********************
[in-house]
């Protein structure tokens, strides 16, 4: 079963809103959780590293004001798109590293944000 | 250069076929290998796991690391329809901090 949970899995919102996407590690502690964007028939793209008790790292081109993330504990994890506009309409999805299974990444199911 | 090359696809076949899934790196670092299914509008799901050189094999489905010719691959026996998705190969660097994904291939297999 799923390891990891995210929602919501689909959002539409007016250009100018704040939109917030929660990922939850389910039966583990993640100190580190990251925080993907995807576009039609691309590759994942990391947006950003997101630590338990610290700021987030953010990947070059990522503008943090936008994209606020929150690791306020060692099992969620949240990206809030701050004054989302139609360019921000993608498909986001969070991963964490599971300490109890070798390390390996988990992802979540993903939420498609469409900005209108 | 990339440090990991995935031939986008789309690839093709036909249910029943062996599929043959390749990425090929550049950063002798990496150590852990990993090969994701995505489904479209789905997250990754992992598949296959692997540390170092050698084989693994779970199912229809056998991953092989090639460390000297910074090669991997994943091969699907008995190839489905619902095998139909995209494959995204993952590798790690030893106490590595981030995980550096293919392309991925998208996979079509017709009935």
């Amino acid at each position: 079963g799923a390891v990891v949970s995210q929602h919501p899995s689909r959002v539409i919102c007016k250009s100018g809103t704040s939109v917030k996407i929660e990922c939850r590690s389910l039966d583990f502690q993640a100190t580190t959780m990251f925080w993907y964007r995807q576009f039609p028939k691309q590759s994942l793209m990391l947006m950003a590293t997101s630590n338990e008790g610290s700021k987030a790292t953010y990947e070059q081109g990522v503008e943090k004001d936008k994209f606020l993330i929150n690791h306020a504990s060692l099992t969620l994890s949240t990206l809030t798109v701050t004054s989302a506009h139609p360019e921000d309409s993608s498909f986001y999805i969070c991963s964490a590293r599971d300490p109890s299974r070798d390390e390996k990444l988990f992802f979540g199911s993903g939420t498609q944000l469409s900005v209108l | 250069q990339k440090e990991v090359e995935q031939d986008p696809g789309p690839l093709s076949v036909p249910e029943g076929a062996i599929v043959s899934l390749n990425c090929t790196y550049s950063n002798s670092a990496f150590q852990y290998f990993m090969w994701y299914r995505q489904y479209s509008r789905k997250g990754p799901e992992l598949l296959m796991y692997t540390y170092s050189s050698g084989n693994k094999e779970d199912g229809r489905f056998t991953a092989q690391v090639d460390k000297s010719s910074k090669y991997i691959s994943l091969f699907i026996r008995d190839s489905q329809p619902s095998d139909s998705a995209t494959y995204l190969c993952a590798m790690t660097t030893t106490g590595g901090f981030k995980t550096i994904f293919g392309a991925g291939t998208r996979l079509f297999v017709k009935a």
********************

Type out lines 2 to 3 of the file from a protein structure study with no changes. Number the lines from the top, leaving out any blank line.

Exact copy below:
């Protein structure tokens, strides 16, 4: 079963809103959780590293004001798109590293944000 | 250069076929290998796991690391329809901090 949970899995919102996407590690502690964007028939793209008790790292081109993330504990994890506009309409999805299974990444199911 | 090359696809076949899934790196670092299914509008799901050189094999489905010719691959026996998705190969660097994904291939297999 799923390891990891995210929602919501689909959002539409007016250009100018704040939109917030929660990922939850389910039966583990993640100190580190990251925080993907995807576009039609691309590759994942990391947006950003997101630590338990610290700021987030953010990947070059990522503008943090936008994209606020929150690791306020060692099992969620949240990206809030701050004054989302139609360019921000993608498909986001969070991963964490599971300490109890070798390390390996988990992802979540993903939420498609469409900005209108 | 990339440090990991995935031939986008789309690839093709036909249910029943062996599929043959390749990425090929550049950063002798990496150590852990990993090969994701995505489904479209789905997250990754992992598949296959692997540390170092050698084989693994779970199912229809056998991953092989090639460390000297910074090669991997994943091969699907008995190839489905619902095998139909995209494959995204993952590798790690030893106490590595981030995980550096293919392309991925998208996979079509017709009935």
């Amino acid at each position: 079963g799923a390891v990891v949970s995210q929602h919501p899995s689909r959002v539409i919102c007016k250009s100018g809103t704040s939109v917030k996407i929660e990922c939850r590690s389910l039966d583990f502690q993640a100190t580190t959780m990251f925080w993907y964007r995807q576009f039609p028939k691309q590759s994942l793209m990391l947006m950003a590293t997101s630590n338990e008790g610290s700021k987030a790292t953010y990947e070059q081109g990522v503008e943090k004001d936008k994209f606020l993330i929150n690791h306020a504990s060692l099992t969620l994890s949240t990206l809030t798109v701050t004054s989302a506009h139609p360019e921000d309409s993608s498909f986001y999805i969070c991963s964490a590293r599971d300490p109890s299974r070798d390390e390996k990444l988990f992802f979540g199911s993903g939420t498609q944000l469409s900005v209108l | 250069q990339k440090e990991v090359e995935q031939d986008p696809g789309p690839l093709s076949v036909p249910e029943g076929a062996i599929v043959s899934l390749n990425c090929t790196y550049s950063n002798s670092a990496f150590q852990y290998f990993m090969w994701y299914r995505q489904y479209s509008r789905k997250g990754p799901e992992l598949l296959m796991y692997t540390y170092s050189s050698g084989n693994k094999e779970d199912g229809r489905f056998t991953a092989q690391v090639d460390k000297s010719s910074k090669y991997i691959s994943l091969f699907i026996r008995d190839s489905q329809p619902s095998d139909s998705a995209t494959y995204l190969c993952a590798m790690t660097t030893t106490g590595g901090f981030k995980t550096i994904f293919g392309a991925g291939t998208r996979l079509f297999v017709k009935a």